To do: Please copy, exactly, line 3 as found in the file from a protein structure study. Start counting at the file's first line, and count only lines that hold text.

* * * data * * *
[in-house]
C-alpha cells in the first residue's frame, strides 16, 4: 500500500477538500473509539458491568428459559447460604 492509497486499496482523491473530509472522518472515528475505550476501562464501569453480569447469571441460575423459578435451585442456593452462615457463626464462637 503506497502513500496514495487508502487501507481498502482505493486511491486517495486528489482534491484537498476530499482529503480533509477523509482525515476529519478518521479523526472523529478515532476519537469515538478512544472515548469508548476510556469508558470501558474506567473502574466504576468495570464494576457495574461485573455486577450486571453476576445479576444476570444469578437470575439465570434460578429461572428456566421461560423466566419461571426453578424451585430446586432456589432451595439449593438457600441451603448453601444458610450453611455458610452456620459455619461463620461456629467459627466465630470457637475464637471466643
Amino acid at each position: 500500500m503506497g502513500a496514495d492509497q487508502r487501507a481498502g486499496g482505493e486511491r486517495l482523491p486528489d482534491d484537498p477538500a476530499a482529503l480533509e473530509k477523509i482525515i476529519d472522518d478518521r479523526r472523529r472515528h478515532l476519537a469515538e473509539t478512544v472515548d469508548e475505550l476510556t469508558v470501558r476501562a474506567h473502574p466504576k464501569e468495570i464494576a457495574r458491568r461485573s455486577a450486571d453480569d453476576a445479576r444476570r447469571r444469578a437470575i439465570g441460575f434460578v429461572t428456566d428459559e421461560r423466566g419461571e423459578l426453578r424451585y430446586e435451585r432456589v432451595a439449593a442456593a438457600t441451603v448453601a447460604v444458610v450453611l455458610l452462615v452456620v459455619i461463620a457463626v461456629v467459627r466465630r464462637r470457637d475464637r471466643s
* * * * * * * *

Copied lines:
Amino acid at each position: 500500500m503506497g502513500a496514495d492509497q487508502r487501507a481498502g486499496g482505493e486511491r486517495l482523491p486528489d482534491d484537498p477538500a476530499a482529503l480533509e473530509k477523509i482525515i476529519d472522518d478518521r479523526r472523529r472515528h478515532l476519537a469515538e473509539t478512544v472515548d469508548e475505550l476510556t469508558v470501558r476501562a474506567h473502574p466504576k464501569e468495570i464494576a457495574r458491568r461485573s455486577a450486571d453480569d453476576a445479576r444476570r447469571r444469578a437470575i439465570g441460575f434460578v429461572t428456566d428459559e421461560r423466566g419461571e423459578l426453578r424451585y430446586e435451585r432456589v432451595a439449593a442456593a438457600t441451603v448453601a447460604v444458610v450453611l455458610l452462615v452456620v459455619i461463620a457463626v461456629v467459627r466465630r464462637r470457637d475464637r471466643s